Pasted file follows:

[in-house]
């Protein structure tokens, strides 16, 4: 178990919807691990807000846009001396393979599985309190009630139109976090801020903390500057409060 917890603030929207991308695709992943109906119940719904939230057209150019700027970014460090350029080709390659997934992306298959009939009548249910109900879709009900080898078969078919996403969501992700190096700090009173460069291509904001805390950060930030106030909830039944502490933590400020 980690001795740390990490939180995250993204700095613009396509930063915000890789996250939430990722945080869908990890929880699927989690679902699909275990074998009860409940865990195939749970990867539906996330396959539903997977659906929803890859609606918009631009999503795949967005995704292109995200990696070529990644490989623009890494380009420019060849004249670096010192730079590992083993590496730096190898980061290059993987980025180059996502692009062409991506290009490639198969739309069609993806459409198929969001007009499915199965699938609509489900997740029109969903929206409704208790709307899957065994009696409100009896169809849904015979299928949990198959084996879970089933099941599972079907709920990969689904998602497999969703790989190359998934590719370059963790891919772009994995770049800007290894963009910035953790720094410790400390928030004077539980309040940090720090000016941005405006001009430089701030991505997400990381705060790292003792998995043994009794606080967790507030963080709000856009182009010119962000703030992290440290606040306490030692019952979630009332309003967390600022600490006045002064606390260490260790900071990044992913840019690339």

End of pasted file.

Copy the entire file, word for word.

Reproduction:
[in-house]
């Protein structure tokens, strides 16, 4: 178990919807691990807000846009001396393979599985309190009630139109976090801020903390500057409060 917890603030929207991308695709992943109906119940719904939230057209150019700027970014460090350029080709390659997934992306298959009939009548249910109900879709009900080898078969078919996403969501992700190096700090009173460069291509904001805390950060930030106030909830039944502490933590400020 980690001795740390990490939180995250993204700095613009396509930063915000890789996250939430990722945080869908990890929880699927989690679902699909275990074998009860409940865990195939749970990867539906996330396959539903997977659906929803890859609606918009631009999503795949967005995704292109995200990696070529990644490989623009890494380009420019060849004249670096010192730079590992083993590496730096190898980061290059993987980025180059996502692009062409991506290009490639198969739309069609993806459409198929969001007009499915199965699938609509489900997740029109969903929206409704208790709307899957065994009696409100009896169809849904015979299928949990198959084996879970089933099941599972079907709920990969689904998602497999969703790989190359998934590719370059963790891919772009994995770049800007290894963009910035953790720094410790400390928030004077539980309040940090720090000016941005405006001009430089701030991505997400990381705060790292003792998995043994009794606080967790507030963080709000856009182009010119962000703030992290440290606040306490030692019952979630009332309003967390600022600490006045002064606390260490260790900071990044992913840019690339």